Drew's .259 average is his lowest output since 2007, jarring since the Diamondback's BABIP stands at .315. Drew does have 45 RBI on the season, and has performed well in the past during the second half, hitting .282 in 329 games. On the other hand, Drew is striking out at the highest rate (19.6 percent) since his rookie campaign in 2006, and has been on the bench when facing opposing left-handers.
OF: Carlos Gonzalez, Rockies.
A deep bruise on the wrist will sideline Gonzalez for a few games to start the second half. Although an MRI test came back negative on a fracture, wrist injuries are never a good sign for a hitter's prospects. A shame too, as CarGo was hitting .361 with five homers and 18 RBI from June 1 to July 4.
SP: David Price, Rays.
Perhaps it's just a patch of bad luck, as Price's 8.72 K/9 number is a career-best, and his walks and WHIP are down from 2010. In spite of the success indicated by these figures, Price has a 4.54 ERA in his last six outings. Price sat out of the All-Star Game due to a turf toe injury. It could have been just an excuse for Price not to pitch, but monitor his health closely.
RP: Francisco Rodriguez, Mets.
Milwaukee manager Ron Roenicke implied Rodriguez and resident relief man John Axford will split saving duties, but Axford appears to be the go-to closer for the Brewers. Unless your league awards points for holds, Rodriguez will offer little value. Hold onto K-Rod until the situation plays itself out, but start seeking save assistance from another source.
Waiver Wire: Brian Duensing, Twins.
Duensing's 4.13 ERA and 1.42 WHIP aren't that attractive for owners searching for starting support on the wire. Yet a closer examination reveals Duensing has surrendered two earned runs or less in five of his past seven starts, lowering his ERA from 5.37 at the end of May to its current state. His strikeout percentage is solid at a 15.9 mark, and his .310 BABIP shows Duensing may have some luck headed his way in the second half. Duensing is owned in less than 10 percent of leagues, and could be a valuable addition for your playoff push.
The Real Debate
There was somewhat of an uproar concerning the absence of Derek Jeter in Phoenix this week, as many felt it was disrespectful of the Yankee captain to diss the fans who voted him into the event. Which begs the question: who is still voting for Jeter in 2011? I love the man as much as the next baseball addict, as one of my first autographs came from the skilled shortstop when New York was visiting old Tiger Stadium in 1996, but Jeter was hitting .256 after the Fourth of July. I understand the idealization of showering him with respect, but in turn, aren't you disrespecting the premise of the All-Star Game? Why penalize Asdrubal Cabrera and Jhonny Peralta for their spectacular seasons just because you want to see Jeter tip his cap during the introductions? Baseball fans are allegedly the most knowledgeable out of any sporting fan base, but this endeavor certainly disputes that sentiment.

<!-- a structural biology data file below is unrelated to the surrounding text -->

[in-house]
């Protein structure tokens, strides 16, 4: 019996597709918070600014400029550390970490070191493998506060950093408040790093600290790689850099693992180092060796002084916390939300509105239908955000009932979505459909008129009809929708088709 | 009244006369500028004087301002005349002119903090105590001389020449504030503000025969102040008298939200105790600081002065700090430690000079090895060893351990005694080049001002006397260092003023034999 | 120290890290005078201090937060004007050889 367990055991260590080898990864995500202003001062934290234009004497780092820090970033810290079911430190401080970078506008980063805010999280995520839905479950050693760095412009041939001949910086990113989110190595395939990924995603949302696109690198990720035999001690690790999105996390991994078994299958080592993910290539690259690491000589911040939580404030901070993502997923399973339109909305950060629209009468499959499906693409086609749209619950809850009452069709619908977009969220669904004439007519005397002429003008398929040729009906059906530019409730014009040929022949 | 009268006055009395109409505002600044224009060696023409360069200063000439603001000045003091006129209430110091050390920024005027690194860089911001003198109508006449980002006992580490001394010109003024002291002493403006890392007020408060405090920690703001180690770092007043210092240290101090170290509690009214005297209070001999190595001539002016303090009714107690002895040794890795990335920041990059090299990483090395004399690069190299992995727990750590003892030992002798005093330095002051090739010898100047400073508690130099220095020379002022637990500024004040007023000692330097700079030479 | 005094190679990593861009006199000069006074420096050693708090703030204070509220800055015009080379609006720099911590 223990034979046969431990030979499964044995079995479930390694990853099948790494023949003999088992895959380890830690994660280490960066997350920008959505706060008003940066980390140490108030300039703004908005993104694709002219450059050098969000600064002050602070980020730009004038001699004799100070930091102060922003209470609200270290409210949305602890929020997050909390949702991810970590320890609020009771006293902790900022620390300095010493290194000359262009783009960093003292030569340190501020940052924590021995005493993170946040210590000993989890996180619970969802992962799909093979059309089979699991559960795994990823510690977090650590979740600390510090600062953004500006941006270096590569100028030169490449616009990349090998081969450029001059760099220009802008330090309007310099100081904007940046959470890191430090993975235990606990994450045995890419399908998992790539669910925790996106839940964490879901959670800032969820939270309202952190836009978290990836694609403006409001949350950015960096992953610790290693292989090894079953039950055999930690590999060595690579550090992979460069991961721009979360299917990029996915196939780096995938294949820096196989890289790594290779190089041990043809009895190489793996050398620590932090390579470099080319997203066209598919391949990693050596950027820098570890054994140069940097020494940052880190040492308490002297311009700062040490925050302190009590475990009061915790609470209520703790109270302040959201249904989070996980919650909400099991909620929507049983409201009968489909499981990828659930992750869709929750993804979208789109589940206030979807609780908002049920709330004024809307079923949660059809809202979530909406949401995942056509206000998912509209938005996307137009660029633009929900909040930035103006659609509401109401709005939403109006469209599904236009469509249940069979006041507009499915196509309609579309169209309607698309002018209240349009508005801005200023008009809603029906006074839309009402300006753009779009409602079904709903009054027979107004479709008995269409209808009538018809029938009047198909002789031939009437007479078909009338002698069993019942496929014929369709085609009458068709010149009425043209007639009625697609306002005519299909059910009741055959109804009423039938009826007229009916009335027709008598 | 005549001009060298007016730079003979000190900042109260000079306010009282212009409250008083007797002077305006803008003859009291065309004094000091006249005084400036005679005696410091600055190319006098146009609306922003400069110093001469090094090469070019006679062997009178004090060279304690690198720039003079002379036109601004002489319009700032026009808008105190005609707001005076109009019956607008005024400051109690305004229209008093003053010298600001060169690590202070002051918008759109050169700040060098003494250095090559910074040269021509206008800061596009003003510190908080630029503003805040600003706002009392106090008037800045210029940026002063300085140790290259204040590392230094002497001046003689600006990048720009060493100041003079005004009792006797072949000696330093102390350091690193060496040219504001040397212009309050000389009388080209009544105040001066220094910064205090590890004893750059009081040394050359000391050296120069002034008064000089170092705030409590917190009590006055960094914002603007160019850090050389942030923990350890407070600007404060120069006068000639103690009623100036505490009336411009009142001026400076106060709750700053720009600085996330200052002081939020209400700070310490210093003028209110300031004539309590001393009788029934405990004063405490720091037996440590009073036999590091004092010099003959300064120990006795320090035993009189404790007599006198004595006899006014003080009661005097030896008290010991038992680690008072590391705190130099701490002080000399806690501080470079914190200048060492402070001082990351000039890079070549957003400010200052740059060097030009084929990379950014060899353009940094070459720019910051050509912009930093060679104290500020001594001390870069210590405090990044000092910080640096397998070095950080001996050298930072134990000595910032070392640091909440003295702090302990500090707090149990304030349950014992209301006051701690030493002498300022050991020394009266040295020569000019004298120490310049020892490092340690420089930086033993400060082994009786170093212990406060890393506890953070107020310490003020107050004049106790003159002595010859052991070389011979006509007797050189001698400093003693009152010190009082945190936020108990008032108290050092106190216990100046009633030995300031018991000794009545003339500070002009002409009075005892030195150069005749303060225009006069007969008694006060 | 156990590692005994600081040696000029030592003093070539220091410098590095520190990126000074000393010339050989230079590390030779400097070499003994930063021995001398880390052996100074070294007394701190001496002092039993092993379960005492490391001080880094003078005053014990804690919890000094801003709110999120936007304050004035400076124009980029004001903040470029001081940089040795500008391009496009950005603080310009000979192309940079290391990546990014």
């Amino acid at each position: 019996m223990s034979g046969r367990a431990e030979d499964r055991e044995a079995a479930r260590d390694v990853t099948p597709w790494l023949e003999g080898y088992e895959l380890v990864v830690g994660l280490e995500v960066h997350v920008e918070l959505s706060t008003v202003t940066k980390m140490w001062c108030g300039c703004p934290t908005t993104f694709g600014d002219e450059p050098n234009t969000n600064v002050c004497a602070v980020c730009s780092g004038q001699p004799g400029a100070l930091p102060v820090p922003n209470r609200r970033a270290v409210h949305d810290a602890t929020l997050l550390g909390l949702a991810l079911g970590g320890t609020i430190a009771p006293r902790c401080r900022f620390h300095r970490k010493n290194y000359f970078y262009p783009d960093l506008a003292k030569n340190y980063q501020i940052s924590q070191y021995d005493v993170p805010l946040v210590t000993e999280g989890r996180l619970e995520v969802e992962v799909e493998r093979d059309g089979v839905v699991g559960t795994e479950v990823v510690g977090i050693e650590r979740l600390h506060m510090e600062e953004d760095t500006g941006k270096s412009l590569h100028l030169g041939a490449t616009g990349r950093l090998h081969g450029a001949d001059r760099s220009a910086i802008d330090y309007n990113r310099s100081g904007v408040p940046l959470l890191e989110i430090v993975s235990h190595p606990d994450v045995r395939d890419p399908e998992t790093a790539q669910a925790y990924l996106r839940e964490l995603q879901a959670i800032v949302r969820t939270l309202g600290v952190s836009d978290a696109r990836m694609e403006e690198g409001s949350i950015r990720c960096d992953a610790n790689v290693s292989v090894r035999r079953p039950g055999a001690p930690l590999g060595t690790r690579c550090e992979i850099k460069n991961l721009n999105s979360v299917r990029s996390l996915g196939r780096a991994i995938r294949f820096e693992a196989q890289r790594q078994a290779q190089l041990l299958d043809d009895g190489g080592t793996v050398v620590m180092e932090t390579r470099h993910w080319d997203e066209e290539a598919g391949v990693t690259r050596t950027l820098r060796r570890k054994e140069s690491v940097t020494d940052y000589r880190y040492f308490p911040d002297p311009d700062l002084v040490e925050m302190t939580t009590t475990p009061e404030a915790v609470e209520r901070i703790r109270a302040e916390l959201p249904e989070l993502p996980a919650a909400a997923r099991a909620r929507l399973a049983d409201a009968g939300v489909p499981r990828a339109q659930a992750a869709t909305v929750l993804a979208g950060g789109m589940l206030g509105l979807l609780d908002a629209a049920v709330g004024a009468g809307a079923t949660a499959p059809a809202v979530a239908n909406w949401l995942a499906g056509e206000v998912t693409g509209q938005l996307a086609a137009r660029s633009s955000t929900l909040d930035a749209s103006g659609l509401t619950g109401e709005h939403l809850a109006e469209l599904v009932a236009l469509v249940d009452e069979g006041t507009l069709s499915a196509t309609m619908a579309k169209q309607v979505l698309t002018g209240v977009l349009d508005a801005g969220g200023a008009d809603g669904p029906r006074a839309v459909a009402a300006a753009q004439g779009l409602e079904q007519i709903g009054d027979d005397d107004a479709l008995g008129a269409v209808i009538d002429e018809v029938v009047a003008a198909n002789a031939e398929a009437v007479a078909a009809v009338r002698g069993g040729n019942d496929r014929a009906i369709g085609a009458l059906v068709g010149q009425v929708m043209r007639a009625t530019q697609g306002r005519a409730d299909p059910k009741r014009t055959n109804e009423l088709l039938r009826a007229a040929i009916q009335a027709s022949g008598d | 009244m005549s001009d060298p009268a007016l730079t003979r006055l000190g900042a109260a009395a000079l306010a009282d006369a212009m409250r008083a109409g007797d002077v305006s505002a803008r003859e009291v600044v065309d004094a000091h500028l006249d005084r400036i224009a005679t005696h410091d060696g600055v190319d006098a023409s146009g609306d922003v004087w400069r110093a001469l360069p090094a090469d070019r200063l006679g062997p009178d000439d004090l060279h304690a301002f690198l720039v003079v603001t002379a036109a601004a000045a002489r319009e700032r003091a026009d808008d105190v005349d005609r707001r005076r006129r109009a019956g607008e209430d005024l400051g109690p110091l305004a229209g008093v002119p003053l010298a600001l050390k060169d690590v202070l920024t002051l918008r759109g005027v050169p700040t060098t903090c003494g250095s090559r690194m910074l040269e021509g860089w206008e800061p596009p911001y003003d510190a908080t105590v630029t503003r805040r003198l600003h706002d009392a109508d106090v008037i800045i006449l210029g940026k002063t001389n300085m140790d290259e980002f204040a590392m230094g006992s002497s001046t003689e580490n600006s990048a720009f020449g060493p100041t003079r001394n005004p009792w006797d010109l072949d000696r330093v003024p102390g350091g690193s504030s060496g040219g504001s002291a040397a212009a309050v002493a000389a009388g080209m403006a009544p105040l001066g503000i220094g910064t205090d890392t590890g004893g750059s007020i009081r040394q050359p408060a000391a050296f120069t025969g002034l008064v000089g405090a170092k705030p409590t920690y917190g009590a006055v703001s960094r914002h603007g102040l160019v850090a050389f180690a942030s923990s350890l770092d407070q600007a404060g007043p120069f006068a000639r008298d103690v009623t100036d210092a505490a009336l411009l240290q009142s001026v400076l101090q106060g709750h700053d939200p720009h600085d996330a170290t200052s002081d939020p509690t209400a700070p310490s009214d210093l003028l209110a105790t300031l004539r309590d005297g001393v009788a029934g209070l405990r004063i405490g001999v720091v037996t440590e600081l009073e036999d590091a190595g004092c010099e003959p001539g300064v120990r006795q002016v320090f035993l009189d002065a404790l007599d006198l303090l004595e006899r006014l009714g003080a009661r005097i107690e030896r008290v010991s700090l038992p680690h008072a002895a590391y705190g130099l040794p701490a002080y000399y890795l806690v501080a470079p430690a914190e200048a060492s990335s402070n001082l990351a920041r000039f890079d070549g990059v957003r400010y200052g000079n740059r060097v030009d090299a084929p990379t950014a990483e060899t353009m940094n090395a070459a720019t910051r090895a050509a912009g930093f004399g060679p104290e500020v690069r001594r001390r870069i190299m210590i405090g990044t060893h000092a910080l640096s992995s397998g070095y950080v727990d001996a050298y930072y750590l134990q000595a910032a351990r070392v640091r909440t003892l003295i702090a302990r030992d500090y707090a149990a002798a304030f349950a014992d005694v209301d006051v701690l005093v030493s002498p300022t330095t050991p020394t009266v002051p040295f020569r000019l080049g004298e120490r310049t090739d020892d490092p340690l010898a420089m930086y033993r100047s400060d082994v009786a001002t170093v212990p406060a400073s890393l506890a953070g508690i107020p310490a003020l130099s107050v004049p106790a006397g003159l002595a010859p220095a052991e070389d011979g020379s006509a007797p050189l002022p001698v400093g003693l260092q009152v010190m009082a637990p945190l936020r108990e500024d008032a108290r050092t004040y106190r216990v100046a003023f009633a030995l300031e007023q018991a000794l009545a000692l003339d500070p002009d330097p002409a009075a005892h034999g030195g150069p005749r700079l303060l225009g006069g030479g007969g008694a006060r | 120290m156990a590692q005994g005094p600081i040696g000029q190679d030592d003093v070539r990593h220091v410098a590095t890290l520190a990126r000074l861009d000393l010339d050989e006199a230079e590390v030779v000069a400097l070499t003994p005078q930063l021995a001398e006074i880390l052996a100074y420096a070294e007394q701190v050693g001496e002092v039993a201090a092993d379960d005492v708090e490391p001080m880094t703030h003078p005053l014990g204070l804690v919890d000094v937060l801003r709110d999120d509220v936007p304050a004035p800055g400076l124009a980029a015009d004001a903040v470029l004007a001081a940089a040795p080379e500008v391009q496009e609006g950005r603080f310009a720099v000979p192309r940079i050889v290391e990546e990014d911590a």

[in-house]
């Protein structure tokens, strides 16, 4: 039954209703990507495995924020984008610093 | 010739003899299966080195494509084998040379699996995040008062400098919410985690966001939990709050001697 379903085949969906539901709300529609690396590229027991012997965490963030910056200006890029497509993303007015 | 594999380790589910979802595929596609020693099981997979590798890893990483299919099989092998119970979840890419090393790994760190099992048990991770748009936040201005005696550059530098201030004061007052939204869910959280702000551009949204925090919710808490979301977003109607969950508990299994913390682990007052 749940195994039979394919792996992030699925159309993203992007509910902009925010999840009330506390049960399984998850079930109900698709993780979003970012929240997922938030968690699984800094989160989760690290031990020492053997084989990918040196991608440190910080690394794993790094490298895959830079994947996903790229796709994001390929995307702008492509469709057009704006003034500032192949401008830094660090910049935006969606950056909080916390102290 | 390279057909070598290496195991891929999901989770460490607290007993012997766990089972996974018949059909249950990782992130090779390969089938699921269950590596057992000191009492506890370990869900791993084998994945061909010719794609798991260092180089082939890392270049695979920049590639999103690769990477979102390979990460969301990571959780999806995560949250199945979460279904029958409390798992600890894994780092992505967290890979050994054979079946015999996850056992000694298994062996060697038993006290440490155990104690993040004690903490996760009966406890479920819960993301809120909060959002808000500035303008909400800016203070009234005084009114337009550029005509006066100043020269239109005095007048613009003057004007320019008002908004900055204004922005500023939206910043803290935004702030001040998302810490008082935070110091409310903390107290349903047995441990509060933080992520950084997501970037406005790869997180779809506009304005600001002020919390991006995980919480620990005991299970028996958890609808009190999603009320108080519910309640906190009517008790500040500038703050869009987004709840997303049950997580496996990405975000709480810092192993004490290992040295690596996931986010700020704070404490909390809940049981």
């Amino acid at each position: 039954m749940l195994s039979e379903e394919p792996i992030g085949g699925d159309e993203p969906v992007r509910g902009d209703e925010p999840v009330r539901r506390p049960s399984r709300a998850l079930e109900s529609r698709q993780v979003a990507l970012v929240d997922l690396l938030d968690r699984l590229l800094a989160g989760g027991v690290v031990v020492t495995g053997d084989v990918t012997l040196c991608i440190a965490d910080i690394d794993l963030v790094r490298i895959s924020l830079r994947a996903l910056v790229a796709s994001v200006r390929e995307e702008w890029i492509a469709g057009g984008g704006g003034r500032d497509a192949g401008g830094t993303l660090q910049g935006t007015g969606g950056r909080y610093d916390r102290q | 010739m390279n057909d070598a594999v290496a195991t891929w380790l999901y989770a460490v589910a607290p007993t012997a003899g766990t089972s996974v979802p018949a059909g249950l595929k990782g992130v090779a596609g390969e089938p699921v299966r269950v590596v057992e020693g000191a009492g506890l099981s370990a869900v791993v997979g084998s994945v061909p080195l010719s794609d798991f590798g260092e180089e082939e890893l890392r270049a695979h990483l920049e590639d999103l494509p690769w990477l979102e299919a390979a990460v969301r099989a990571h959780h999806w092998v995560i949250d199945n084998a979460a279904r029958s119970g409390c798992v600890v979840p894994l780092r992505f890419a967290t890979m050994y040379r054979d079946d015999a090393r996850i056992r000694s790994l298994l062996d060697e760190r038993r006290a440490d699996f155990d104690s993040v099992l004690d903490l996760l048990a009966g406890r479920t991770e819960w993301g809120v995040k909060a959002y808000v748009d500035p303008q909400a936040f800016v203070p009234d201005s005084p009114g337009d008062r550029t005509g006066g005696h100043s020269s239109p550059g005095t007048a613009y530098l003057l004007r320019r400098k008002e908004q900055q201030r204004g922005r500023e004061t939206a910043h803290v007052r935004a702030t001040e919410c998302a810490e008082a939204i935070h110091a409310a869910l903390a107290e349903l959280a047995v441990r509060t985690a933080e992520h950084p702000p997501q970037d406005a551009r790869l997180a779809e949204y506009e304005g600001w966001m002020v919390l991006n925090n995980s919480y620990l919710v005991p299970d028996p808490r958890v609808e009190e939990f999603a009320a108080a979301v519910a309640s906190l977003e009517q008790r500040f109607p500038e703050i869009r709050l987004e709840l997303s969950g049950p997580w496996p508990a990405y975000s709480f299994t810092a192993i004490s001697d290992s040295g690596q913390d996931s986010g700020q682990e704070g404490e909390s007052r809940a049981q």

Rookie Review: Craig Kimbrel, Braves
Kimbrel has quickly made his presence known, leading the majors with 28 saves in the first half and posting a 1.04 WHIP and 2.35 ERA. The Atlanta closer has 70 strikeouts in just 46 innings, and has held opposing hitters to a 15.8 line drive percentage. Kimbrel has a good shot at the NL's Rookie of the Year award, with fellow teammate Freddie Freeman his likely competition for the honor.
This Week in Jonathan Broxton
With Broxton likely done for the season, send in your suggestions for which player is Bill Brasky-esque to fill in this segment for the rest of the year. Obviously Brian Wilson will be a popular choice, but I feel his awesomeness is already known. We are looking for an underappreciated folk hero worthy enough of carrying their own forum in this column. The early clubhouse leaders: Kyle Farnsworth, Roger Bernadina, Sam Fuld, Arthur Rhodes, and of course, Corky Miller.
Big League Chew Player of the Week: Health Bell, Padres
Although his slide into the mound wasn't the coolest thing in the word, that took some major cojones for a free-agent-to-be to risk injury just for the sake of a few laughs. That said, if he tears an ACL on the dive, he's immediately placed with the infamous Bill Gramatica in the echelon of dumbest injuries of all-time.
Spit Your Tobacco At: Cincinnati All-Stars
The quartet of Joey Votto, Scott Rolen, Brandon Phillips and Jay Bruce went 0-for-6 with four strikeouts in Arizona, suitably summing up Cincinnati's performance in the first half of the season.